Red Cross emergency services director leaving

Sonny Long

Dec. 16, 2013 at 6:16 a.m.
Updated Dec. 17, 2013 at 6:17 a.m.

Linda May, the Red Cross disaster coordinator, stands in the hallway of the American Red Crossroads Chapter building in Victoria. May's last day in the office is Friday.

Linda May, the Red Cross disaster coordinator, stands in the hallway of the American Red Crossroads Chapter building in Victoria. May's last day in the office is Friday.

Linda May admits she has shed a tear or two during her tenure as the emergency services director for the Crossroads Chapter of the American Red Cross.

Dealing mostly with families who have lost their homes and belongings after a house fire, May feels compassion for the victims.

"I cry right along with them," she said. "I put myself in their place. I know it's going to be tough. I'm a tender heart."

May's time as a Red Cross employee comes to an end this month as the local office undergoes restructuring.

"The American Red Cross is studying ways to better utilize all its assets and still meet the needs of the communities it serves," said Cameron Ballantyne, regional communications officer for the American Red Cross of the Texas Gulf Coast in Houston.

The Victoria office will continue to be staffed. There will be no change in service to Victoria and the surrounding communities. Ballantyne did not disclose what the restructuring includes.

May's last day in the office will be Friday.

May said she will miss the relationships the most.

"I will miss the fellowship," she said. "Not only with the volunteers but with people I meet every day. I've made a lot of good friends along the way."

May said she often hears back with phone calls, cards or personal visits from families the Red Cross has assisted.

Long-time volunteer Marguerite Griffin has seen May deal with families firsthand.

"She's a comfort to them," Griffin said. "I've seen her give them hugs when they were crying. They smile when she says everything is going to work out. She's there for them, and she's there for the Red Cross. I can tell you that."

John Johnston, a volunteer and former member of the local chapter's board of directors, reinforced Griffin's observation.

"Linda has been a rock," he said. "I could always pick up the phone and call Linda and say 'We've got this developing,' or 'we have this need.' And she'd round up her volunteers, and they would be there.

"It was very comforting to know that I could make that one call and count on it."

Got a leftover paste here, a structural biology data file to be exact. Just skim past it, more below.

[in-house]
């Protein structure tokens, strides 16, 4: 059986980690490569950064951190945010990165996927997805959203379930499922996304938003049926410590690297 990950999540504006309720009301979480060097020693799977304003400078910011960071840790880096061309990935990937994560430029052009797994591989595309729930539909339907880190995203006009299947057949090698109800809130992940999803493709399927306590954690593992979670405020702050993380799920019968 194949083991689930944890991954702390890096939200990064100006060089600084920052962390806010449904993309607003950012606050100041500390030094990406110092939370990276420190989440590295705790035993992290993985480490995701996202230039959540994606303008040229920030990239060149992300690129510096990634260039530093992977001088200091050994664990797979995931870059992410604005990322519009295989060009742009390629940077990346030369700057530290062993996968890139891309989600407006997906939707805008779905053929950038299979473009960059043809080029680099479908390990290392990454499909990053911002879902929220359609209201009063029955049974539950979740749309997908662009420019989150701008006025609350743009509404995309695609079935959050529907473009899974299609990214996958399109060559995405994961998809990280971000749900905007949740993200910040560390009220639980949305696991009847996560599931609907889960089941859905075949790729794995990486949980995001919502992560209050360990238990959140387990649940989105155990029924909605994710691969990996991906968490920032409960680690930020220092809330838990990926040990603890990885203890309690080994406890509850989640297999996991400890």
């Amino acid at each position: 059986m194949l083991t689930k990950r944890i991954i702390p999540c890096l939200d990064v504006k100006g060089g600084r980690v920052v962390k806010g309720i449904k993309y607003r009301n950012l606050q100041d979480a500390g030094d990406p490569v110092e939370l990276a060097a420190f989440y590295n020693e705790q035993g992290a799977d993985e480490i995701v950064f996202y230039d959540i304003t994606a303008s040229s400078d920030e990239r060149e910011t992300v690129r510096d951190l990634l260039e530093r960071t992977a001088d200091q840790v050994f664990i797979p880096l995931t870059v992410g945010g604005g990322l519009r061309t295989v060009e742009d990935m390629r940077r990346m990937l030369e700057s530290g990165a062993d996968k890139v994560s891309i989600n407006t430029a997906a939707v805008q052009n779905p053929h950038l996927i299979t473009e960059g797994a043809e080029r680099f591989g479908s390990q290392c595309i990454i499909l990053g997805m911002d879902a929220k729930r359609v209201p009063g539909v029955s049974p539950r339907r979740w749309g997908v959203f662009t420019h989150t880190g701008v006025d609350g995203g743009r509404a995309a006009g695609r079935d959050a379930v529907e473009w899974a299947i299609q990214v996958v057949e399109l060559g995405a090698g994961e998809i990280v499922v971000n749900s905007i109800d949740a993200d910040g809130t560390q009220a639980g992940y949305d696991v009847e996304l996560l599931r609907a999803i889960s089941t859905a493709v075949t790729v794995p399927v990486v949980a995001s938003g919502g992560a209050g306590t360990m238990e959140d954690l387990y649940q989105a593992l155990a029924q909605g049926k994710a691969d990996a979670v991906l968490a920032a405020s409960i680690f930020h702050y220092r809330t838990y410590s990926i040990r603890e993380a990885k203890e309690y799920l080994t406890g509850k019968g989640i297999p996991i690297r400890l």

May and neighbor Marilyn Kabela began volunteering with the Red Cross after Hurricane Claudette in 2003.

When Hurricane Katrina was about to hit in 2005, May "came in to help and never left," she said.

She was hired as a full-time employee later that year.

May has a special place in her heart for Red Cross volunteers.

"If it wasn't for the volunteers, I wouldn't have ever made it this long," she said. "If you don't have dependable, good volunteers, you can't make it without it. We have them in every county we serve.

"They are not just volunteers; they are family. I can't say thank you enough. I love them."

A 1973 graduate of Stroman High School, May is a member of the Lone Tree Volunteer Fire Department and trained as an emergency medical technician.

"I want to thank all the fire departments, too," she said. "They always made sure we were safe at the scene. And the emergency management personnel have all been a pleasure to work with."

The Crossroads Chapter of the American Red Cross was established in 1917. It serves Victoria, Calhoun, DeWitt, Goliad, Jackson and Lavaca counties.

May, 58, estimates she has responded to about 500 fires during her time with Red Cross.

"I take great pride in remembering every family. I can remember the kids, hugging them," she said.

"Working for the Red Cross has made me a lot more knowledgeable about protecting my own home, too.

"You don't realize how much you have until you lose everything. It makes me appreciate it."

May said she caught herself fighting back tears more than once since the restructuring decision.

"I've cried about it a little bit," she said. "I know whoever they bring in will do as good a job as we've done.

"Do I love it? Yes. Am I going to miss it? Yes, but I am still going to be part of it."

May plans to spend time with her nine grandchildren and at some point will likely volunteer again with the Red Cross.

"It makes you feel good in your heart."



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